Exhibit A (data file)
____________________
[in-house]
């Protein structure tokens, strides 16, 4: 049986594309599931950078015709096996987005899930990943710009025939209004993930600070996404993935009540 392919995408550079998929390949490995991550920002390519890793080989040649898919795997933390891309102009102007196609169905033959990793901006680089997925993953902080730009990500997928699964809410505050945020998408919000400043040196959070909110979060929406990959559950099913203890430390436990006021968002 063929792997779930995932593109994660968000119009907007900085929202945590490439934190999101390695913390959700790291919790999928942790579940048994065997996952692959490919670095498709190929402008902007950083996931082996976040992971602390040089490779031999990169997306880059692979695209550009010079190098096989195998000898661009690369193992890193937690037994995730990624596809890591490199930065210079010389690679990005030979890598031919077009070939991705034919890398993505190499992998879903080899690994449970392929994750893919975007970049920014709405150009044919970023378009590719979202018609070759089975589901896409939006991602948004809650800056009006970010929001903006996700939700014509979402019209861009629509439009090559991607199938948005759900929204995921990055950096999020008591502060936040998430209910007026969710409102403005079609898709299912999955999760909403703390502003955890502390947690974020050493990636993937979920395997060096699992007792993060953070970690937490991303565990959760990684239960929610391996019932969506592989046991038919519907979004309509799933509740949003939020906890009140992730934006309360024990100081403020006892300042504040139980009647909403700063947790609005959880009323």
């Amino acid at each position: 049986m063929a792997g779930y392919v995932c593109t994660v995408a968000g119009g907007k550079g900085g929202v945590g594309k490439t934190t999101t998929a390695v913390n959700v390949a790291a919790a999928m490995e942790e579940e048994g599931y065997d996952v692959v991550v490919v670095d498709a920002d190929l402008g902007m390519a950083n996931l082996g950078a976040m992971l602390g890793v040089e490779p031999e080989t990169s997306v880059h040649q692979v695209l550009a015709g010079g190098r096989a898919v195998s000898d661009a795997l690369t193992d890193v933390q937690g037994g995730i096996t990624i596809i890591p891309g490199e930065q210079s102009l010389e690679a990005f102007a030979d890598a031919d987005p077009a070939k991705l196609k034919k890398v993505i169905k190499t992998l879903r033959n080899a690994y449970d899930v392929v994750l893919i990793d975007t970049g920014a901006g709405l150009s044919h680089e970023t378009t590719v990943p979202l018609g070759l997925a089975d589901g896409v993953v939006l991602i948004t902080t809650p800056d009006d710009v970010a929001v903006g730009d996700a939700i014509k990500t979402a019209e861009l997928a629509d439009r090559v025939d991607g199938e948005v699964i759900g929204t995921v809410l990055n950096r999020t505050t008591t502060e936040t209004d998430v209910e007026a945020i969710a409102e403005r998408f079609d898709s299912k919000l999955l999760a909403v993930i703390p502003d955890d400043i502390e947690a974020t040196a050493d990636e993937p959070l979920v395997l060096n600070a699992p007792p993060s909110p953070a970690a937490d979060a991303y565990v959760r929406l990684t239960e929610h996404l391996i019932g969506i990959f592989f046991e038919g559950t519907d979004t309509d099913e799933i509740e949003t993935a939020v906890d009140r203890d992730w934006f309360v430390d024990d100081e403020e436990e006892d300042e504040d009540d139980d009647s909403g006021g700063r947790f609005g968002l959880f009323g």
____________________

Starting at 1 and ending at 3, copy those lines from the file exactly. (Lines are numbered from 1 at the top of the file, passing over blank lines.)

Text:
[in-house]
């Protein structure tokens, strides 16, 4: 049986594309599931950078015709096996987005899930990943710009025939209004993930600070996404993935009540 392919995408550079998929390949490995991550920002390519890793080989040649898919795997933390891309102009102007196609169905033959990793901006680089997925993953902080730009990500997928699964809410505050945020998408919000400043040196959070909110979060929406990959559950099913203890430390436990006021968002 063929792997779930995932593109994660968000119009907007900085929202945590490439934190999101390695913390959700790291919790999928942790579940048994065997996952692959490919670095498709190929402008902007950083996931082996976040992971602390040089490779031999990169997306880059692979695209550009010079190098096989195998000898661009690369193992890193937690037994995730990624596809890591490199930065210079010389690679990005030979890598031919077009070939991705034919890398993505190499992998879903080899690994449970392929994750893919975007970049920014709405150009044919970023378009590719979202018609070759089975589901896409939006991602948004809650800056009006970010929001903006996700939700014509979402019209861009629509439009090559991607199938948005759900929204995921990055950096999020008591502060936040998430209910007026969710409102403005079609898709299912999955999760909403703390502003955890502390947690974020050493990636993937979920395997060096699992007792993060953070970690937490991303565990959760990684239960929610391996019932969506592989046991038919519907979004309509799933509740949003939020906890009140992730934006309360024990100081403020006892300042504040139980009647909403700063947790609005959880009323």
């Amino acid at each position: 049986m063929a792997g779930y392919v995932c593109t994660v995408a968000g119009g907007k550079g900085g929202v945590g594309k490439t934190t999101t998929a390695v913390n959700v390949a790291a919790a999928m490995e942790e579940e048994g599931y065997d996952v692959v991550v490919v670095d498709a920002d190929l402008g902007m390519a950083n996931l082996g950078a976040m992971l602390g890793v040089e490779p031999e080989t990169s997306v880059h040649q692979v695209l550009a015709g010079g190098r096989a898919v195998s000898d661009a795997l690369t193992d890193v933390q937690g037994g995730i096996t990624i596809i890591p891309g490199e930065q210079s102009l010389e690679a990005f102007a030979d890598a031919d987005p077009a070939k991705l196609k034919k890398v993505i169905k190499t992998l879903r033959n080899a690994y449970d899930v392929v994750l893919i990793d975007t970049g920014a901006g709405l150009s044919h680089e970023t378009t590719v990943p979202l018609g070759l997925a089975d589901g896409v993953v939006l991602i948004t902080t809650p800056d009006d710009v970010a929001v903006g730009d996700a939700i014509k990500t979402a019209e861009l997928a629509d439009r090559v025939d991607g199938e948005v699964i759900g929204t995921v809410l990055n950096r999020t505050t008591t502060e936040t209004d998430v209910e007026a945020i969710a409102e403005r998408f079609d898709s299912k919000l999955l999760a909403v993930i703390p502003d955890d400043i502390e947690a974020t040196a050493d990636e993937p959070l979920v395997l060096n600070a699992p007792p993060s909110p953070a970690a937490d979060a991303y565990v959760r929406l990684t239960e929610h996404l391996i019932g969506i990959f592989f046991e038919g559950t519907d979004t309509d099913e799933i509740e949003t993935a939020v906890d009140r203890d992730w934006f309360v430390d024990d100081e403020e436990e006892d300042e504040d009540d139980d009647s909403g006021g700063r947790f609005g968002l959880f009323g």